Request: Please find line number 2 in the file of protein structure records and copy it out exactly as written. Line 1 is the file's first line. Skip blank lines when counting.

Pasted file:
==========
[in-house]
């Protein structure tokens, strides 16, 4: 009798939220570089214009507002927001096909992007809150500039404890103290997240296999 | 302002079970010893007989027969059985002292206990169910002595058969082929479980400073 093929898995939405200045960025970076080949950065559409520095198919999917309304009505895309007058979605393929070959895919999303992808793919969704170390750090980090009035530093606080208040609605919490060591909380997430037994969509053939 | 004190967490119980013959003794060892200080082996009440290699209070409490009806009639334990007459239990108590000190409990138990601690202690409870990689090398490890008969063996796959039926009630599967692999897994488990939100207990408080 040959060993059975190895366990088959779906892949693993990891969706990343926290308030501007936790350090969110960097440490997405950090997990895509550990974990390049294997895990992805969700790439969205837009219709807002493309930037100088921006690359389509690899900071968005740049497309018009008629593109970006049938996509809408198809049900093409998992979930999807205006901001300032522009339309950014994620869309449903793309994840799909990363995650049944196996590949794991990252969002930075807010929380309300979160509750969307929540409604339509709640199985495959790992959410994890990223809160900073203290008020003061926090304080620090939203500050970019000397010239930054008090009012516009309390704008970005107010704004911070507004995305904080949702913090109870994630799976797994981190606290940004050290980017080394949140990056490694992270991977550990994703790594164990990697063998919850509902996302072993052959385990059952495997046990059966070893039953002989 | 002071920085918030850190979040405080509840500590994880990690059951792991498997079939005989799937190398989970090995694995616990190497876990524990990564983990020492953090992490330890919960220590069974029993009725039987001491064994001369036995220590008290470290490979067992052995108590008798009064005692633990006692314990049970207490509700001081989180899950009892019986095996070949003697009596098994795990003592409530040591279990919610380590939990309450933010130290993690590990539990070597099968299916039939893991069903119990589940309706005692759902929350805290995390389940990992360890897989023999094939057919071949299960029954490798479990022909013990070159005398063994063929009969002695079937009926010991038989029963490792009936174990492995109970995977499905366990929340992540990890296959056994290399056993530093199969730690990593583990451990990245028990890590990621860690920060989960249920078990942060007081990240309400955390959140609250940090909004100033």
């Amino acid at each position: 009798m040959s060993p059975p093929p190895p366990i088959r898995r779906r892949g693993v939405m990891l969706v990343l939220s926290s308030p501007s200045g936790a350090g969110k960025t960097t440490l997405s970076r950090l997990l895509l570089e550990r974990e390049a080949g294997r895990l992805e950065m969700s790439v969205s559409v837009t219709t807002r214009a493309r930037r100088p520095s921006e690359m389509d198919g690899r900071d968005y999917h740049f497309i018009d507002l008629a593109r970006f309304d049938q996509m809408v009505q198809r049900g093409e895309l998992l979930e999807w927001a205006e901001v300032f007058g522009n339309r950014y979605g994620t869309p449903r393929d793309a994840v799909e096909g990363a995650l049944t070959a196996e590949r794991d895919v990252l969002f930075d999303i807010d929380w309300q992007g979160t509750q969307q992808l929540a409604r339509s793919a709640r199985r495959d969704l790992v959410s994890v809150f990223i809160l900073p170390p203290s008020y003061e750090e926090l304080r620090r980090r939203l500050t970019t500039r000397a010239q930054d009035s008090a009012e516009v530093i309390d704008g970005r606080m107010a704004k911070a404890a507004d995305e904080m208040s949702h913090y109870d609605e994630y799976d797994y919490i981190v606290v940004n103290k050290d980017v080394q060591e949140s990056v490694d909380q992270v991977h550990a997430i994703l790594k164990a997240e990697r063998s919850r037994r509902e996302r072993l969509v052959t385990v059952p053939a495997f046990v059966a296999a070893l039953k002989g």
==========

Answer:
């Protein structure tokens, strides 16, 4: 009798939220570089214009507002927001096909992007809150500039404890103290997240296999 | 302002079970010893007989027969059985002292206990169910002595058969082929479980400073 093929898995939405200045960025970076080949950065559409520095198919999917309304009505895309007058979605393929070959895919999303992808793919969704170390750090980090009035530093606080208040609605919490060591909380997430037994969509053939 | 004190967490119980013959003794060892200080082996009440290699209070409490009806009639334990007459239990108590000190409990138990601690202690409870990689090398490890008969063996796959039926009630599967692999897994488990939100207990408080 040959060993059975190895366990088959779906892949693993990891969706990343926290308030501007936790350090969110960097440490997405950090997990895509550990974990390049294997895990992805969700790439969205837009219709807002493309930037100088921006690359389509690899900071968005740049497309018009008629593109970006049938996509809408198809049900093409998992979930999807205006901001300032522009339309950014994620869309449903793309994840799909990363995650049944196996590949794991990252969002930075807010929380309300979160509750969307929540409604339509709640199985495959790992959410994890990223809160900073203290008020003061926090304080620090939203500050970019000397010239930054008090009012516009309390704008970005107010704004911070507004995305904080949702913090109870994630799976797994981190606290940004050290980017080394949140990056490694992270991977550990994703790594164990990697063998919850509902996302072993052959385990059952495997046990059966070893039953002989 | 002071920085918030850190979040405080509840500590994880990690059951792991498997079939005989799937190398989970090995694995616990190497876990524990990564983990020492953090992490330890919960220590069974029993009725039987001491064994001369036995220590008290470290490979067992052995108590008798009064005692633990006692314990049970207490509700001081989180899950009892019986095996070949003697009596098994795990003592409530040591279990919610380590939990309450933010130290993690590990539990070597099968299916039939893991069903119990589940309706005692759902929350805290995390389940990992360890897989023999094939057919071949299960029954490798479990022909013990070159005398063994063929009969002695079937009926010991038989029963490792009936174990492995109970995977499905366990929340992540990890296959056994290399056993530093199969730690990593583990451990990245028990890590990621860690920060989960249920078990942060007081990240309400955390959140609250940090909004100033």